Do one thing every day that scares you. That Eleanor Roosevelt was a wise lady. This quote kept ringing in my head on repeat over the past week. I was asked to speak at Chapters, the young adults gathering at my church. As you know, I'm a writer. I'm not a speaker. The idea scared me. Sharing my story one-on-one over coffee? Pouring out my heart on paper or in words on a screen? No problem. I love that. Speaking in front of a whole room of twentysomethings? Terrifying.
For when I am weak, then I am strong. Paul was a really wise man, too. A friend shared with me this week how meaningful this verse has been to her lately. Like she told me, we expect to read this verse and read "for when I am weak, He is strong." But in our weakness, then we are strong.
Sitting on a stool in front of a room of more young adults than I could count, I couldn't get these two lines out of my head. I had written my story out (seven typed pages of my thoughts and verses and quotes), I had rehearsed, I had called friends to run it by them so they could give me feedback...I was anxious and nervous. This isn't my cup of tea, this isn't my forte.
But when I am weak, I am strong. When I step out of my comfort zone into the places where He is calling me, He will make me brave. Even when my hands are shaking and my face is flushed and my stomach is churning, He can use my words.
Hannah Brencher tweeted yesterday, "If you don't think God can work in spite of how you're feeling then you aren't giving him nearly enough credit."
The talk I gave wasn't about me. It wasn't about my story or my experiences or my accomplishments. That talk was about sharing God's goodness, faithfulness and love. That talk was about sharing what I know to be true-- that God redeemed my brokenness, that Christ is our cornerstone, that life is better when lived together in authentic community.
Even though what I was feeling was nervousness and uncertainty, I knew God was still at work. In the twenty minutes I was speaking, I could feel that. I felt His peace and His presence. I knew that this thing that had seemed so scary to me was something that God was using to work in my heart.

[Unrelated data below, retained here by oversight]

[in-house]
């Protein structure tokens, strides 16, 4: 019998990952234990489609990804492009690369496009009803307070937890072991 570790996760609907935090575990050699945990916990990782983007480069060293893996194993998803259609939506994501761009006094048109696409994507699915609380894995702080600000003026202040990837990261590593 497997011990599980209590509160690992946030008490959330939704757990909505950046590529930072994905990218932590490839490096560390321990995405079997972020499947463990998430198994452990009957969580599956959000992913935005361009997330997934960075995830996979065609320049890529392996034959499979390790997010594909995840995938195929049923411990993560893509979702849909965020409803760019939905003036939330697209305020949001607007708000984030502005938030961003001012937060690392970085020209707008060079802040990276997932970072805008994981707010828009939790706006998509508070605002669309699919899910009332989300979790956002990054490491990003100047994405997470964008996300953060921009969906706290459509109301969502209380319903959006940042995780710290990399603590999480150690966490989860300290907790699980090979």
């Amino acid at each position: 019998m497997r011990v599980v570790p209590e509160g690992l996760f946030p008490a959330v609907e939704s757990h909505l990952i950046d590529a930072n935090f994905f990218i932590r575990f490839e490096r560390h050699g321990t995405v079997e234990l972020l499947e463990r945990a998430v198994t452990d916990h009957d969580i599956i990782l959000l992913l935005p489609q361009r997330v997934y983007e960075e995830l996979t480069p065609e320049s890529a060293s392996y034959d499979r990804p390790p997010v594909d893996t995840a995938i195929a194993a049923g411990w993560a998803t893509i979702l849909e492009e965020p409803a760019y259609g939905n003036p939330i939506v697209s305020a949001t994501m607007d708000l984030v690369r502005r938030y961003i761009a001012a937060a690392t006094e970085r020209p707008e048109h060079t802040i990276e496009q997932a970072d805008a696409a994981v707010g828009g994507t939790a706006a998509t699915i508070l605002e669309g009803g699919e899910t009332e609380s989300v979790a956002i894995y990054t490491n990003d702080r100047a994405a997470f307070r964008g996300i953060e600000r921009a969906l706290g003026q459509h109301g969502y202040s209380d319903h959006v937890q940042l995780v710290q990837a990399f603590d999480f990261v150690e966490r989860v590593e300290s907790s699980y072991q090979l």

We sing You make me brave. We sing You called me out beyond the shore into the waves and You make me brave. The shore, the solid land where I felt safe, would have been sitting in my chair at my table in the audience listening to a preacher share a talk-- confident with their words, comfortable on that stage. But He called me out beyond that shore into the waves. He called me to the place where I couldn't trust my own strength. He called me to step out in faith into an area of weakness, and in that, He made me brave. He made me strong.
I've said throughout every Story Seeker conversation and coffee date this summer that every single time I tell my testimony and my story, I feel God putting more of the broken pieces of my heart back together. I feel Him healing me more and more every time I put words to my story and speak them out loud.
When we keep things quiet, when we hide things away in dark places, those things become like monsters in our closet. We become afraid. These things start to have power over us. We live in fear that if we ever were to open that door, they surely would overtake us and attack us. But when we call these things by name, when we speak of them out in the open, when we tell others what these things are and how they've affected us, we find we have power over them. Light always overcomes darkness. When we shine a light on the things that have hurt us or changed us or broken us or tried us, it exposes what is true and overcomes what seems dark.
When we are weak, then we are strong. When we do the things that scare us, when we step beyond the shore into the waves, He makes us brave. He has overcome the world and He has made us conquerors.
You can find more Friday Freewrite posts here!